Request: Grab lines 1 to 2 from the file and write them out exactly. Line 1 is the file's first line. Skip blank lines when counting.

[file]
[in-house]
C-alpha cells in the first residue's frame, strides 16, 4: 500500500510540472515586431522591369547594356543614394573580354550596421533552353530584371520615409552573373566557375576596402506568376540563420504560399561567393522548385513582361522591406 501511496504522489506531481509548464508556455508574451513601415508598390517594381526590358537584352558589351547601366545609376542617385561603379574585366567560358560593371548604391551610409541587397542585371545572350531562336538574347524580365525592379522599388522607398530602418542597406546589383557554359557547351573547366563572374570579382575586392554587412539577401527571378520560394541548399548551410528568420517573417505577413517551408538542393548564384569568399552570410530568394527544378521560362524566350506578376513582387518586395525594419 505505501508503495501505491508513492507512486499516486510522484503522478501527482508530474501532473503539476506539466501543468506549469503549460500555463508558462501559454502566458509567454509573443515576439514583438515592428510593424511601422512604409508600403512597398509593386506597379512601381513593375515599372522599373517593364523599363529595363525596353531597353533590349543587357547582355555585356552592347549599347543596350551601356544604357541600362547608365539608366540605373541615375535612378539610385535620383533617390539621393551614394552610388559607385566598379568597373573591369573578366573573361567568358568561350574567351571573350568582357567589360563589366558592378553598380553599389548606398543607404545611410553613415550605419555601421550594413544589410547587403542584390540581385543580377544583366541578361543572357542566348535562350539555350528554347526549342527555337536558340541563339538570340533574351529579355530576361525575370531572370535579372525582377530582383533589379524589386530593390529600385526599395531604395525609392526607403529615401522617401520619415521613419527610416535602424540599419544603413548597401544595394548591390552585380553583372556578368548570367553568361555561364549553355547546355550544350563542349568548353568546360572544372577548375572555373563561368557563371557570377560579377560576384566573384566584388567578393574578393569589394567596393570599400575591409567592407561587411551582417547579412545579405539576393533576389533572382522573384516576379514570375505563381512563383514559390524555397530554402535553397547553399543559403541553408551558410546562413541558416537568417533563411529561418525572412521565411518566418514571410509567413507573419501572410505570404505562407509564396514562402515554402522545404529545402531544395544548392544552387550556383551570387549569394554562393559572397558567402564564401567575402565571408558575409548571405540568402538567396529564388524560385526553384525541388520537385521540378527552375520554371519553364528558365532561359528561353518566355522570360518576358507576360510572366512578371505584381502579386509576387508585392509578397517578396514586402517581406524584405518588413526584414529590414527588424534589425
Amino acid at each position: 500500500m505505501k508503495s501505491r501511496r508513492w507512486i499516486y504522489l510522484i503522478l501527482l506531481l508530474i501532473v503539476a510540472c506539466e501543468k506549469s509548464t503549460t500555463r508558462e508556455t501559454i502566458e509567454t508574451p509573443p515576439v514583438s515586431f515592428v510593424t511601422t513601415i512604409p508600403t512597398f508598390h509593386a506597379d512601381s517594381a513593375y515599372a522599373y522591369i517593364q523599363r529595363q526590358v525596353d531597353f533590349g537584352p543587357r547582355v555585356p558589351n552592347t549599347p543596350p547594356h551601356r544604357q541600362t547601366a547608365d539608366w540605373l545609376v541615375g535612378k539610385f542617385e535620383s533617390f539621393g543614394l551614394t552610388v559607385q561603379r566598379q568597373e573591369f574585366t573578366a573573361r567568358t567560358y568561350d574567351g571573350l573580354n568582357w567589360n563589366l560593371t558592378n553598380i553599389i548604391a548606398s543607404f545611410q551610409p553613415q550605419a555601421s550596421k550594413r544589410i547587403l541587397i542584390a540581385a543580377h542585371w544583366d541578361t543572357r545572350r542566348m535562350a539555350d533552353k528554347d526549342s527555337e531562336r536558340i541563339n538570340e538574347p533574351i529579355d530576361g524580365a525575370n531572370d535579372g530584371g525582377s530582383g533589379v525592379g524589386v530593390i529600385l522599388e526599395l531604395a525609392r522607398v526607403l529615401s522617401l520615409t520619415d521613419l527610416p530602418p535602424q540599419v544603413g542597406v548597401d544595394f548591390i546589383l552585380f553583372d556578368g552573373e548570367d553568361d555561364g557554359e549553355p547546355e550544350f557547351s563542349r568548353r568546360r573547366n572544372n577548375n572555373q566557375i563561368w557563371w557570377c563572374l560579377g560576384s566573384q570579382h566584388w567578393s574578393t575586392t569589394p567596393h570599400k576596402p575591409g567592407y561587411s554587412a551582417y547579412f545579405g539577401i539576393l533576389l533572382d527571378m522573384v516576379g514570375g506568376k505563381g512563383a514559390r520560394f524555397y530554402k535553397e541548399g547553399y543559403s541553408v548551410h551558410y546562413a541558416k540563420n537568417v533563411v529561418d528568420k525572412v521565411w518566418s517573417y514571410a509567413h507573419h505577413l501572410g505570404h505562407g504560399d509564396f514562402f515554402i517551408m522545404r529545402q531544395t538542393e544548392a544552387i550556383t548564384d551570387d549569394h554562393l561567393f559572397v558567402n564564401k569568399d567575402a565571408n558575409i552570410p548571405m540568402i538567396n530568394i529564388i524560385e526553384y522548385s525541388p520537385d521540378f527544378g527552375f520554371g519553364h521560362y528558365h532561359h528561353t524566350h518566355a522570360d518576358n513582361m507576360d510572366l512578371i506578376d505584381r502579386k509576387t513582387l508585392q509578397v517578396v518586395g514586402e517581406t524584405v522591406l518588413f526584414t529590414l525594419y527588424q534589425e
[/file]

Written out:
[in-house]
C-alpha cells in the first residue's frame, strides 16, 4: 500500500510540472515586431522591369547594356543614394573580354550596421533552353530584371520615409552573373566557375576596402506568376540563420504560399561567393522548385513582361522591406 501511496504522489506531481509548464508556455508574451513601415508598390517594381526590358537584352558589351547601366545609376542617385561603379574585366567560358560593371548604391551610409541587397542585371545572350531562336538574347524580365525592379522599388522607398530602418542597406546589383557554359557547351573547366563572374570579382575586392554587412539577401527571378520560394541548399548551410528568420517573417505577413517551408538542393548564384569568399552570410530568394527544378521560362524566350506578376513582387518586395525594419 505505501508503495501505491508513492507512486499516486510522484503522478501527482508530474501532473503539476506539466501543468506549469503549460500555463508558462501559454502566458509567454509573443515576439514583438515592428510593424511601422512604409508600403512597398509593386506597379512601381513593375515599372522599373517593364523599363529595363525596353531597353533590349543587357547582355555585356552592347549599347543596350551601356544604357541600362547608365539608366540605373541615375535612378539610385535620383533617390539621393551614394552610388559607385566598379568597373573591369573578366573573361567568358568561350574567351571573350568582357567589360563589366558592378553598380553599389548606398543607404545611410553613415550605419555601421550594413544589410547587403542584390540581385543580377544583366541578361543572357542566348535562350539555350528554347526549342527555337536558340541563339538570340533574351529579355530576361525575370531572370535579372525582377530582383533589379524589386530593390529600385526599395531604395525609392526607403529615401522617401520619415521613419527610416535602424540599419544603413548597401544595394548591390552585380553583372556578368548570367553568361555561364549553355547546355550544350563542349568548353568546360572544372577548375572555373563561368557563371557570377560579377560576384566573384566584388567578393574578393569589394567596393570599400575591409567592407561587411551582417547579412545579405539576393533576389533572382522573384516576379514570375505563381512563383514559390524555397530554402535553397547553399543559403541553408551558410546562413541558416537568417533563411529561418525572412521565411518566418514571410509567413507573419501572410505570404505562407509564396514562402515554402522545404529545402531544395544548392544552387550556383551570387549569394554562393559572397558567402564564401567575402565571408558575409548571405540568402538567396529564388524560385526553384525541388520537385521540378527552375520554371519553364528558365532561359528561353518566355522570360518576358507576360510572366512578371505584381502579386509576387508585392509578397517578396514586402517581406524584405518588413526584414529590414527588424534589425